2John 1:1 The elder unto the elect lady and her children, whom I love in the truth; and not I only, but also all they that have known the truth;

John addresses himself (whom he identifies as the elder) to the “elect lady” and her children.  When John uses the term elder to identify himself, I think it is a statement of his qualification to be able to give advice with authority based on his spiritual maturity. 


As I read through this letter, it seems to me that he is addressing a friend, a sister in Christ (i.e. elect).  He talks about her children, his love for her as a Christian sister, and the fact that he hopes to visit her “face to face.”  He loves her “in the truth,” the truth being based on the teachings of Jesus.  Then he emphasizes that this is a love in the Lord just like she is loved by other believers.  (Women are so emotional and quick to read more into something than is there sometimes.  It’s like he is being extra careful that she not get the wrong idea.)


2John 1:2 For the truth’s sake, which dwelleth in us, and shall be with us for ever.

John goes on to emphasize that this love is possible only because of the truth that Christ taught.  Love originates from God; and as believers, this love will be a part of our being forever. 


2John 1:3 Grace be with you, mercy, and peace, from God the Father, and from the Lord Jesus Christ, the Son of the Father, in truth and love.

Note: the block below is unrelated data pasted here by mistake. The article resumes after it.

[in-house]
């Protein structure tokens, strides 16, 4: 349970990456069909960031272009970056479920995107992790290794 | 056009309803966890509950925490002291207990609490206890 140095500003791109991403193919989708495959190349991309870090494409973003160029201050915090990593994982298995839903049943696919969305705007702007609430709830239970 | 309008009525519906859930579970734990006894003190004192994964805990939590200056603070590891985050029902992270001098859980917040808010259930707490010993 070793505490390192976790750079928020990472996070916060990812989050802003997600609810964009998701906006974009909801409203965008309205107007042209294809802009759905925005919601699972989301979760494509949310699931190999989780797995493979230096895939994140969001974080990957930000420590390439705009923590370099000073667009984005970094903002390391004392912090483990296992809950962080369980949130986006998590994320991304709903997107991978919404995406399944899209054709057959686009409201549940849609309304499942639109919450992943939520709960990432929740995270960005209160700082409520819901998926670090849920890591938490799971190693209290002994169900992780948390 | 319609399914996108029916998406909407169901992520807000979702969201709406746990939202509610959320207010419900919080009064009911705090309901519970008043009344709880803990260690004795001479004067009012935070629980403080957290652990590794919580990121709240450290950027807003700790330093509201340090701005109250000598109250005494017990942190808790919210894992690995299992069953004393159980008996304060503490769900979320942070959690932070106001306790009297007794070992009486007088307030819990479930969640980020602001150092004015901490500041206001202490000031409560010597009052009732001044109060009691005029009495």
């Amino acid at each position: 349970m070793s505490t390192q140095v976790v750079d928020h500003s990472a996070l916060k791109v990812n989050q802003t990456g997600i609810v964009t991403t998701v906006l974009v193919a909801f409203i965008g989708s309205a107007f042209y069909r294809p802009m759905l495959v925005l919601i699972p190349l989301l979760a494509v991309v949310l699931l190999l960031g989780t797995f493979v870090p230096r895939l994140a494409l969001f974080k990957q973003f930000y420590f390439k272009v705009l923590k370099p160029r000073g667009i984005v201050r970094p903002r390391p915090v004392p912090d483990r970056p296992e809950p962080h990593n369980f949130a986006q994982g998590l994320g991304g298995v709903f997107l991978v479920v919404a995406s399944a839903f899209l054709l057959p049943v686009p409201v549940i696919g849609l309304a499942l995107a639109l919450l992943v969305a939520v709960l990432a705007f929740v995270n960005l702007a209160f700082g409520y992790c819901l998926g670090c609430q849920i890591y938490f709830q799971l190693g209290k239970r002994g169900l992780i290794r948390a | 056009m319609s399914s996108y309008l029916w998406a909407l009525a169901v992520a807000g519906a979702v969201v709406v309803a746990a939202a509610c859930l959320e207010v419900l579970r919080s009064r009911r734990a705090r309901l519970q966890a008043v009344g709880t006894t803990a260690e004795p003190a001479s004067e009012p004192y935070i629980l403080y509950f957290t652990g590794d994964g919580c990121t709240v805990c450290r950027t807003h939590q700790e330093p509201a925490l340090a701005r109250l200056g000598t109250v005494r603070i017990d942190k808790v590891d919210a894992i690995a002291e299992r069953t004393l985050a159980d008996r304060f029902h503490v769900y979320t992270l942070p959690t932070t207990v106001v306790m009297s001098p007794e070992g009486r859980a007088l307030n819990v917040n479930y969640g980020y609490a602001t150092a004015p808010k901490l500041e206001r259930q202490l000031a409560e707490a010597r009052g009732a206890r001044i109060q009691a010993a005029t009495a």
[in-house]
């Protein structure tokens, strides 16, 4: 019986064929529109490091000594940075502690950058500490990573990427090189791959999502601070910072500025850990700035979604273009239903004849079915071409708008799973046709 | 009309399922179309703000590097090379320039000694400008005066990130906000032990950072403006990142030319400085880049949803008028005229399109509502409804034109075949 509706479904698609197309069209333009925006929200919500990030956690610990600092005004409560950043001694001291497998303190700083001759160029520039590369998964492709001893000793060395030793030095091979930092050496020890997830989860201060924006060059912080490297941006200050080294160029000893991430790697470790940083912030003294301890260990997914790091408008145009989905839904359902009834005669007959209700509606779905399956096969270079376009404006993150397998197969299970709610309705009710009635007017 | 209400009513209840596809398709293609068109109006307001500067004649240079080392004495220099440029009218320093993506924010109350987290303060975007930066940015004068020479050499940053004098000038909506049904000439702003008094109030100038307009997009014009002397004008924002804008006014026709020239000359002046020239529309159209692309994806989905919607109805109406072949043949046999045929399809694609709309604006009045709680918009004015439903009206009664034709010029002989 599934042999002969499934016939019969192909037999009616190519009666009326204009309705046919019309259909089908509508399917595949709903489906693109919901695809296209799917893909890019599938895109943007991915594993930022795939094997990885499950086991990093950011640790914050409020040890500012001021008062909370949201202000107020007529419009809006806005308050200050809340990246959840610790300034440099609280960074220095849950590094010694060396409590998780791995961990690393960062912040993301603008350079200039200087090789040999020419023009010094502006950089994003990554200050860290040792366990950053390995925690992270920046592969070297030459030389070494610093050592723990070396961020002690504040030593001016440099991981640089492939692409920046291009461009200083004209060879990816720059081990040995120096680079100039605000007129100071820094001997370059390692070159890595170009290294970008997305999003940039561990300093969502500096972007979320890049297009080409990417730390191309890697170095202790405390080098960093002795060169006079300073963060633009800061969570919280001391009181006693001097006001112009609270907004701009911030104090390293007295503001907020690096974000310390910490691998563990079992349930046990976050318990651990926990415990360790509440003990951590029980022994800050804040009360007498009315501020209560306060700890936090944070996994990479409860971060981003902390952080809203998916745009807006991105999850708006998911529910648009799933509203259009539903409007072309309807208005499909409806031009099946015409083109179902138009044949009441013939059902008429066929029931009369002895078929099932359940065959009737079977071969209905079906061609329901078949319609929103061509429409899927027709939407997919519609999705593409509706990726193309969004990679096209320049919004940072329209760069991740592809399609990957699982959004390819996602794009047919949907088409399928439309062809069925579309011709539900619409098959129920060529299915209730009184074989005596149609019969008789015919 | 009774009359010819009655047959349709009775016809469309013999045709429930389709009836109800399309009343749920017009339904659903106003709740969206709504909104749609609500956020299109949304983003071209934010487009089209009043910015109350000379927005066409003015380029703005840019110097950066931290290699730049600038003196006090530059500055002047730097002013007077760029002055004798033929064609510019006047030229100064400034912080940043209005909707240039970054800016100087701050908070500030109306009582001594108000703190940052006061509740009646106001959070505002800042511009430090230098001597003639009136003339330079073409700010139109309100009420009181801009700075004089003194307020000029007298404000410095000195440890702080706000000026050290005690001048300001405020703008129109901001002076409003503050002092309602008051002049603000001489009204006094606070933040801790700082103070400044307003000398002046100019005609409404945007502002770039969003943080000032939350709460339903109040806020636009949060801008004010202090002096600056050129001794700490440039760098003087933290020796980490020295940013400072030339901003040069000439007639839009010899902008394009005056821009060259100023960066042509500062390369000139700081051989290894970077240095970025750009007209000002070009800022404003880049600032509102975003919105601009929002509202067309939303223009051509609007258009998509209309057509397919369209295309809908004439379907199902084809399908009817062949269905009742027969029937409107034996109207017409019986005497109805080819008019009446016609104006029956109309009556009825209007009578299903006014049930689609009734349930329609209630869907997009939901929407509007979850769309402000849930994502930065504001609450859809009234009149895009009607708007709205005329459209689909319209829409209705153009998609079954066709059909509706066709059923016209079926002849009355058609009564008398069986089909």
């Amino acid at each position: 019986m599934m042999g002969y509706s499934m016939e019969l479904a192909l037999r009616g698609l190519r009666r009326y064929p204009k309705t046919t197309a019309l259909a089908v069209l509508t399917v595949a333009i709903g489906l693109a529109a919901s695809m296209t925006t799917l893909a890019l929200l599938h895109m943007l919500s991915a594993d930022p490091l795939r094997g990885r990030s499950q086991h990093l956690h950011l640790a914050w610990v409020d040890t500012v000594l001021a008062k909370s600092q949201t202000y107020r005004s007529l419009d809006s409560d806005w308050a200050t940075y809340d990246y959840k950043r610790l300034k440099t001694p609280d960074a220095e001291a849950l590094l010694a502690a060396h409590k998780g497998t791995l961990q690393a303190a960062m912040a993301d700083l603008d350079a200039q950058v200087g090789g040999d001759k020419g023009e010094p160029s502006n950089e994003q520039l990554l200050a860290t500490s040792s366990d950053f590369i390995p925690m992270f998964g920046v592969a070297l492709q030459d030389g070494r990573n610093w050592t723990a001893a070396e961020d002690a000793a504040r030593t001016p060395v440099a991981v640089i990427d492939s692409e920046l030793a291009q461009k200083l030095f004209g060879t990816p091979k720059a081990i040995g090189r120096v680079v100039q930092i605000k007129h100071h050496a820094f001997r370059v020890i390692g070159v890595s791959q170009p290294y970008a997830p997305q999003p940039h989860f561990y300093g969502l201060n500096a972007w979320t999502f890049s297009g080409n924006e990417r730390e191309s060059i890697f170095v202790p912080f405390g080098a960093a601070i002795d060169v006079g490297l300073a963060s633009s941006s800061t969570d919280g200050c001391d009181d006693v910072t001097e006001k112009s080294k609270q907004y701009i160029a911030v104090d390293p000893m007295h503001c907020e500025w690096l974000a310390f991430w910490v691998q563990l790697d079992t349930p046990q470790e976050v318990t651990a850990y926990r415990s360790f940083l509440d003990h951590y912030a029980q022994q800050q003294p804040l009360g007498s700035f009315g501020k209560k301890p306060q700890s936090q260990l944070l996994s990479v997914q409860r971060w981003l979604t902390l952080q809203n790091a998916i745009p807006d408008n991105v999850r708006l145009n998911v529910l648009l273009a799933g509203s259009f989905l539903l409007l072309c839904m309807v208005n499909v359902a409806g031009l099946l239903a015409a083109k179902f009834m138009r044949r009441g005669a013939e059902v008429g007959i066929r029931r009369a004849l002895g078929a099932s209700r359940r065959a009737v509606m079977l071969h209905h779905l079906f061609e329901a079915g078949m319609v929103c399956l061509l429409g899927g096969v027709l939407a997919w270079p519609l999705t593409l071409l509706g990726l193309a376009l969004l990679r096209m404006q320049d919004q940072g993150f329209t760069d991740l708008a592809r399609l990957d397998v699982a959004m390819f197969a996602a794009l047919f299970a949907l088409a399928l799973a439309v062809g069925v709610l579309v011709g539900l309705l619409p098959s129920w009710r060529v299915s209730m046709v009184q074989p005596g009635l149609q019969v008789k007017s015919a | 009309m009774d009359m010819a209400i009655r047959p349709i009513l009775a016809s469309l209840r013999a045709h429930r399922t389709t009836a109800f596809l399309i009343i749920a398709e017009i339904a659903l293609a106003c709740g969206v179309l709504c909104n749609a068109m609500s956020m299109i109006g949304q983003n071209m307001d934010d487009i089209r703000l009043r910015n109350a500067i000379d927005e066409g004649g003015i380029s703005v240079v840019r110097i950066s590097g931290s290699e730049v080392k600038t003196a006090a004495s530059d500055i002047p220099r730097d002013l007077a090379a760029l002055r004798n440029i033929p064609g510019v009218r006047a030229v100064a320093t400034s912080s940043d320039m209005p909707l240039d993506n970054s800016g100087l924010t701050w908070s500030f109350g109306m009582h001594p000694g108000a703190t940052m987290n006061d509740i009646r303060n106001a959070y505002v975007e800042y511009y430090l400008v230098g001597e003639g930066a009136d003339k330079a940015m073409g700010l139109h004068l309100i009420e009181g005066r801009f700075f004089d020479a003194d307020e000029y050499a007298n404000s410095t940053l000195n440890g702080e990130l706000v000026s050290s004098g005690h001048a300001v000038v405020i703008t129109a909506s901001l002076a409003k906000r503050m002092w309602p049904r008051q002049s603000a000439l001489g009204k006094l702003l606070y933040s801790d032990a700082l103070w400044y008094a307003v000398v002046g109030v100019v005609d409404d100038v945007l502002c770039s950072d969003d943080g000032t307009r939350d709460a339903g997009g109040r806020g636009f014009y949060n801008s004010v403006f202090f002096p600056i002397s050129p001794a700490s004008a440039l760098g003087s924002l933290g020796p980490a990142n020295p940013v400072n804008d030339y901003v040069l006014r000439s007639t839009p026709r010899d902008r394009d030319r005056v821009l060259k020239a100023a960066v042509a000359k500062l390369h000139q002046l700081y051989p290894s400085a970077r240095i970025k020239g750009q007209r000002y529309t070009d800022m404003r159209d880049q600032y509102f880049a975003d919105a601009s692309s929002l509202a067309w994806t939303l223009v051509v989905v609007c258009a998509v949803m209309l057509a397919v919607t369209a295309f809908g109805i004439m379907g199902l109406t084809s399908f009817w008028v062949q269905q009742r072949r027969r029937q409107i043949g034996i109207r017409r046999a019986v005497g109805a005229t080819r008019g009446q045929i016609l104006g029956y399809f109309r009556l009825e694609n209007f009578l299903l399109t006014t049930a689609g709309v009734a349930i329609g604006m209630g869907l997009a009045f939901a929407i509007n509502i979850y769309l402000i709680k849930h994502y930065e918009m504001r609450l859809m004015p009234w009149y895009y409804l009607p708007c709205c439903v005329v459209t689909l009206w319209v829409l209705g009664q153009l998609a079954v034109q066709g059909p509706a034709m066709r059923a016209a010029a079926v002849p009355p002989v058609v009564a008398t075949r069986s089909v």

Now John comments on the blessings we have from God the Father and the Lord Jesus Christ.  He also emphasizes that Jesus is the Son of God the Father.  These blessings are grace, mercy and peace.  I’ve always understood grace to be “being given something you don’t deserve” (the gift of salvation) and mercy as “not being given what you do deserve” (eternal judgment for your sin).  Peace is a mixture of things to me—lack of anxiety based on trust in the Lord, contentment, security…..  Because these blessings are based on God’s truth and love, they aren’t possibilities—they are sure blessings for the believer who is striving to please God.


2John 1:4 I rejoiced greatly that I found of thy children walking in truth, as we have received a commandment from the Father.

John refers to the joy he feels upon hearing that the testimony of her children was that they are walking according to the commands of the Father.  (We should feel joy when we see fellow believers around us growing and walking with the Lord.)


2John 1:5 And now I beseech thee, lady, not as though I wrote a new commandment unto thee, but that which we had from the beginning, that we love one another.